Governor proposes increases to education, elimination of income tax

A state economy that makes higher education more accessible, encourages job creation and eases the tax burden on citizens was the focus of Gov. Dave Heineman’s State of the State address to lawmakers Jan. 15.

Heineman proposed a 5 percent increase in state aid to public schools for both fiscal year 2013-2014 and FY2014-15 — an increase of $125 million. Special education aid also would see a 5 percent annual funding increase under the governor’s budget proposal.

“This is a great state and it starts with our citizens,” Heineman said. “Our students of today are the leaders of tomorrow, and it is critical to our future that they have affordable access to a quality higher education.”

Heineman acknowledged the struggle of working-class families to afford higher education for their children. He proposed an increase in state aid that would provide $68.3 million to fund a two-year tuition freeze for students enrolled in the state college system. Community colleges would receive $10.7 million to offset similar tuition freezes.

Under his two-part budget proposal, the governor called for a modernized tax code that would eliminate either the individual and corporate income taxes or lower rates dramatically by removing business tax deductions.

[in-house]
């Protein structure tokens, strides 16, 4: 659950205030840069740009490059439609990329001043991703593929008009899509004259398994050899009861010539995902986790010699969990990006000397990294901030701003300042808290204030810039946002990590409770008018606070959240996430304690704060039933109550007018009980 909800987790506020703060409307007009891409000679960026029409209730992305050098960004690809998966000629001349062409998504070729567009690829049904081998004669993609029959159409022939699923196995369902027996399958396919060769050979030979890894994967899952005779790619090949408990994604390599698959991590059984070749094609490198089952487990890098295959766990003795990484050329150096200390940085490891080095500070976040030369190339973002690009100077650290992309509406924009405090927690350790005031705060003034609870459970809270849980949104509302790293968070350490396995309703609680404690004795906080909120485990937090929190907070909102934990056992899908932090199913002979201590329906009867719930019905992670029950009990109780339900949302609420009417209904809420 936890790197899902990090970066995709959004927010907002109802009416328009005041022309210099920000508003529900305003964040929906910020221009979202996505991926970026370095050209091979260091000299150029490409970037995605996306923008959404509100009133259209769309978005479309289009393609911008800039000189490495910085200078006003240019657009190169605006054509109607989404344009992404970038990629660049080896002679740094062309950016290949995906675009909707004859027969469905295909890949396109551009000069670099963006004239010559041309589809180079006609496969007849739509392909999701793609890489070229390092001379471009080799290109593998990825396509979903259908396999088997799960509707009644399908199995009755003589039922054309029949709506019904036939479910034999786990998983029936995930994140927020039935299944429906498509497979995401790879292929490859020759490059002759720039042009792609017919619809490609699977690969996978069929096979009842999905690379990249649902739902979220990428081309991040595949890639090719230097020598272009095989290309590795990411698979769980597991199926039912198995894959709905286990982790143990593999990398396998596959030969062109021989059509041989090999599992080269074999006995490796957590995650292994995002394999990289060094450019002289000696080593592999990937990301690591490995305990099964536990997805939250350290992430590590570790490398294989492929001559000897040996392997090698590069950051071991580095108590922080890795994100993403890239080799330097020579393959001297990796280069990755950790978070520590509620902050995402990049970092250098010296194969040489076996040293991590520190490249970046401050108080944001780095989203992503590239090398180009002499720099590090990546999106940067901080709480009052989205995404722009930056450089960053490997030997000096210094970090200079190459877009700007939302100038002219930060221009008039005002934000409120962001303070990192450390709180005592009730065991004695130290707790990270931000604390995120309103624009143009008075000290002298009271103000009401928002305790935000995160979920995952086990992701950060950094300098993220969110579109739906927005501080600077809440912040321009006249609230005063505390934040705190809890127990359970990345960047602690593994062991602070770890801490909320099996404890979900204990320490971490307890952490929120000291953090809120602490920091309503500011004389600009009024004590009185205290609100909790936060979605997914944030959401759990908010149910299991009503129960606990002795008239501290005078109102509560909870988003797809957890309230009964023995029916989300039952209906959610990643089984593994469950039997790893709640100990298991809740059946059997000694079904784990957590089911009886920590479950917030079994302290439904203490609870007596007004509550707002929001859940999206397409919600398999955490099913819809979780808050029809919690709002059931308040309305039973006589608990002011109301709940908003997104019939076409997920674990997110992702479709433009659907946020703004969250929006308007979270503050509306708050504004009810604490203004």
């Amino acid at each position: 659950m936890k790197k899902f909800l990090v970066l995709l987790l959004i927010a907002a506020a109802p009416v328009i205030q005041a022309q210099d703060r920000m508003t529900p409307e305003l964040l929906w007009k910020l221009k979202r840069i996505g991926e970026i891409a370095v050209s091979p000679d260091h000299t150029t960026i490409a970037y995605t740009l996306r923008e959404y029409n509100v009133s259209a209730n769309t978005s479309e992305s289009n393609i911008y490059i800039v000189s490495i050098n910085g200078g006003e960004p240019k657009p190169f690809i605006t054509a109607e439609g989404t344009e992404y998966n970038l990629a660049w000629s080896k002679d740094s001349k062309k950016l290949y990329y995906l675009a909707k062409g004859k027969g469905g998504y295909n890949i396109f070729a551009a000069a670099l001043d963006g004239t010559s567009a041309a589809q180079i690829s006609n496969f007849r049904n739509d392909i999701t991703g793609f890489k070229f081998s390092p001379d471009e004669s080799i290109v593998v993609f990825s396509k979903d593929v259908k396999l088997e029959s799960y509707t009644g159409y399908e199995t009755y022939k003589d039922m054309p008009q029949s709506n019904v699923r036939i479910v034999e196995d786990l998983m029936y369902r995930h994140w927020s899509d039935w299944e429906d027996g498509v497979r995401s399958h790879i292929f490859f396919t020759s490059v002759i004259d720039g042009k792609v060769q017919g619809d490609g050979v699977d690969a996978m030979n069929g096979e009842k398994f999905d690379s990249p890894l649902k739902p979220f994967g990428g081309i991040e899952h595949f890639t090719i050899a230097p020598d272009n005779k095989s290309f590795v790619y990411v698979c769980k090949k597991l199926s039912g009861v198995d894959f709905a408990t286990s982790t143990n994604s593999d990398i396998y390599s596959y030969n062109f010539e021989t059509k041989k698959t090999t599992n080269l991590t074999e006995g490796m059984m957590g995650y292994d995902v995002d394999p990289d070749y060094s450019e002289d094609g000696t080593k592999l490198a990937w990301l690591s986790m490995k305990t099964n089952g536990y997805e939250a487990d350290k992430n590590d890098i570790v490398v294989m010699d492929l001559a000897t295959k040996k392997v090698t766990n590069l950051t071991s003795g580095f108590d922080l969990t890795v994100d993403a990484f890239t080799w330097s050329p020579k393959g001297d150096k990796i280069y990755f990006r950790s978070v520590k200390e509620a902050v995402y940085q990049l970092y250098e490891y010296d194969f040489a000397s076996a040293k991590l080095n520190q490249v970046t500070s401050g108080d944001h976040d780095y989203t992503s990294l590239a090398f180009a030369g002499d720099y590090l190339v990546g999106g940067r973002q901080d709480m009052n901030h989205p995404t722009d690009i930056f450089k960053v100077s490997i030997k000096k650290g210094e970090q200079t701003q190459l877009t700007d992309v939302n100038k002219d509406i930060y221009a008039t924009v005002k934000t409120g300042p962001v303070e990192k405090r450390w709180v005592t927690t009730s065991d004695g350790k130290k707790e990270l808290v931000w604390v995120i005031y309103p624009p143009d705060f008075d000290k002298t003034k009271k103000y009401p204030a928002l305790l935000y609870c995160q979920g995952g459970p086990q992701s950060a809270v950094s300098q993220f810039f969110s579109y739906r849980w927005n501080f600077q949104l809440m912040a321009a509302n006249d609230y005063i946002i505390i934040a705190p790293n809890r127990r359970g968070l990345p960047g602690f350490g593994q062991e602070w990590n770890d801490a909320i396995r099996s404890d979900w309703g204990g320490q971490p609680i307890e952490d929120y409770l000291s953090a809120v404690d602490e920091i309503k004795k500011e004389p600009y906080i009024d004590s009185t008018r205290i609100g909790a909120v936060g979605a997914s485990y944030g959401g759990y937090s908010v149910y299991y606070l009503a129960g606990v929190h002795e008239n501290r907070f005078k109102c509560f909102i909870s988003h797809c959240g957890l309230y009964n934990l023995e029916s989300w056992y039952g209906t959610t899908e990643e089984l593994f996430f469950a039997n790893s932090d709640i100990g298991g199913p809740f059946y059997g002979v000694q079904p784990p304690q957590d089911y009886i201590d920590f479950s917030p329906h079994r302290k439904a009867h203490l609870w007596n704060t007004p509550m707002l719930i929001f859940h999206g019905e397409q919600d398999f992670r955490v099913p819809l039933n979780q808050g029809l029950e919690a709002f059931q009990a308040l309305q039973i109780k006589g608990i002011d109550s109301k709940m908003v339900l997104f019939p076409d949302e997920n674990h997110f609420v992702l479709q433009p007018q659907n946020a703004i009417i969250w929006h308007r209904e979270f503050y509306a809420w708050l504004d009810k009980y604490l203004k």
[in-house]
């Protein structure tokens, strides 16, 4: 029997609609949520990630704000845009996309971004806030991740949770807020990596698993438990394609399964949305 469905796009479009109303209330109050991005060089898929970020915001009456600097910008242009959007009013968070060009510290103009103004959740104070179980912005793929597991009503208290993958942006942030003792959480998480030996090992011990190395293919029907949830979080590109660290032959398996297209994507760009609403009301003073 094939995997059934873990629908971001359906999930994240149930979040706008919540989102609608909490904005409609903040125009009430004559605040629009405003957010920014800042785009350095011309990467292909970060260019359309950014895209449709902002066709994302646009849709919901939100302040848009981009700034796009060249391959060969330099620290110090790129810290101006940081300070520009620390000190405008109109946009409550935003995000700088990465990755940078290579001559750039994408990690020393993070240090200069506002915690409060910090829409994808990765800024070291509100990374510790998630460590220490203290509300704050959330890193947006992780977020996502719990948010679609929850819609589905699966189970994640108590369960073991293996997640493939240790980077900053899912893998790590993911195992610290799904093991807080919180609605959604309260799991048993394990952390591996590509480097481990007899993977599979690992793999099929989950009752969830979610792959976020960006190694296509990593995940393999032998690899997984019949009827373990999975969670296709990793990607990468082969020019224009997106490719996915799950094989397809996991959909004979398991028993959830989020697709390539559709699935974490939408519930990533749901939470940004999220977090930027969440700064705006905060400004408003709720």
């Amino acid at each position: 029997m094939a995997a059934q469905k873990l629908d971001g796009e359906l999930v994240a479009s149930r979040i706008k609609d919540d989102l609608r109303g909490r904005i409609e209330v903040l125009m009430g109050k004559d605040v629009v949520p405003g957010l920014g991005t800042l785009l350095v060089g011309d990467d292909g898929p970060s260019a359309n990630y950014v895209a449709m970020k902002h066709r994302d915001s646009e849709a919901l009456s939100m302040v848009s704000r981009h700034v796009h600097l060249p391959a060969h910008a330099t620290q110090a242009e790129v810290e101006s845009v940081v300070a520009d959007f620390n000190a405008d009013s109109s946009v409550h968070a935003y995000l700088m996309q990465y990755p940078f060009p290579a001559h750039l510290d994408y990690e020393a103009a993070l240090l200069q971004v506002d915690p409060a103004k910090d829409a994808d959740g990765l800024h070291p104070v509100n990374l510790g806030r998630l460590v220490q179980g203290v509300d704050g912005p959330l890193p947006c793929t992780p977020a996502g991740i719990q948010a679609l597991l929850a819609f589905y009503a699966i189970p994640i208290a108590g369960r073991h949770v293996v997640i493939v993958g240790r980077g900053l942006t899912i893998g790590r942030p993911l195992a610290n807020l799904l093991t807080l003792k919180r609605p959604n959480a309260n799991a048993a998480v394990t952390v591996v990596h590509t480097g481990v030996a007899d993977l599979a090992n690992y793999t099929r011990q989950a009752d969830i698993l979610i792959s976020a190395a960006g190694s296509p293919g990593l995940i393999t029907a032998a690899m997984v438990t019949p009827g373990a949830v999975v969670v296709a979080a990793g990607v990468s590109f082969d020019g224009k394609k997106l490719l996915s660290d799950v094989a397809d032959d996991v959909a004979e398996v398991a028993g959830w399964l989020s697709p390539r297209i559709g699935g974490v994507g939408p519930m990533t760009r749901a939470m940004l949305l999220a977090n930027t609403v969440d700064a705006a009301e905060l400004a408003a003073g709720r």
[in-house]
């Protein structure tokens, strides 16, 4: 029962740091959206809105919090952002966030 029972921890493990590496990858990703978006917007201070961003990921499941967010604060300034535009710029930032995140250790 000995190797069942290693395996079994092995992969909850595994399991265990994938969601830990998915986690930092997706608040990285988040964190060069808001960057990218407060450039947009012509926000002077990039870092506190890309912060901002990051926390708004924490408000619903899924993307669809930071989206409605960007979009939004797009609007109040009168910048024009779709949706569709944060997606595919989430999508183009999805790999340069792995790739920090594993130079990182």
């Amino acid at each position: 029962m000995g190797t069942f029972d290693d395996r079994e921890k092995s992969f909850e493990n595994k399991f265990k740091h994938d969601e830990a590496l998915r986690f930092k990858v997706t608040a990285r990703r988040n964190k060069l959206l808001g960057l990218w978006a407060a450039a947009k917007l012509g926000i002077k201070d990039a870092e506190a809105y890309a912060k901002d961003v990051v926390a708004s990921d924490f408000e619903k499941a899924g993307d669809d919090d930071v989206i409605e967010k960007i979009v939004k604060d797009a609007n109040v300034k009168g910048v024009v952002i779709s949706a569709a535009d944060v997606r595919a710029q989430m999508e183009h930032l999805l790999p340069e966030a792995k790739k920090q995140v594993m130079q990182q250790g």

“We’re operating in a technology-driven, global economy and we need a new tax system,” which he said had not been seriously considered for more than 50 years. “Our goal is a better business tax climate that will create more high-paying jobs and more rewarding careers for our sons and daughters. We need a tax climate that rewards working families.”

The second part of the budget proposal addressed the implementation of the federal health care mandate, which he said would have a significant financial impact on the state. Heineman said enacting the federal Medicaid program alone would require an estimated $72.3 million in general funds.

“That’s $72 million in new general fund spending for President Obama’s new federal health care law that should be going to state aid to education or higher education,” he said.

The budget proposal also includes $176 million in general funds for Medicaid and other medical providers to address increases in provider rates, service utilization and federal requirements for increased state funds to finance services.

Additional general projects outlined in the governor’s budget proposal include $47 million in funding for a new Central Nebraska Veterans Home and an increase of $29.6 million in developmental disabilities aid.

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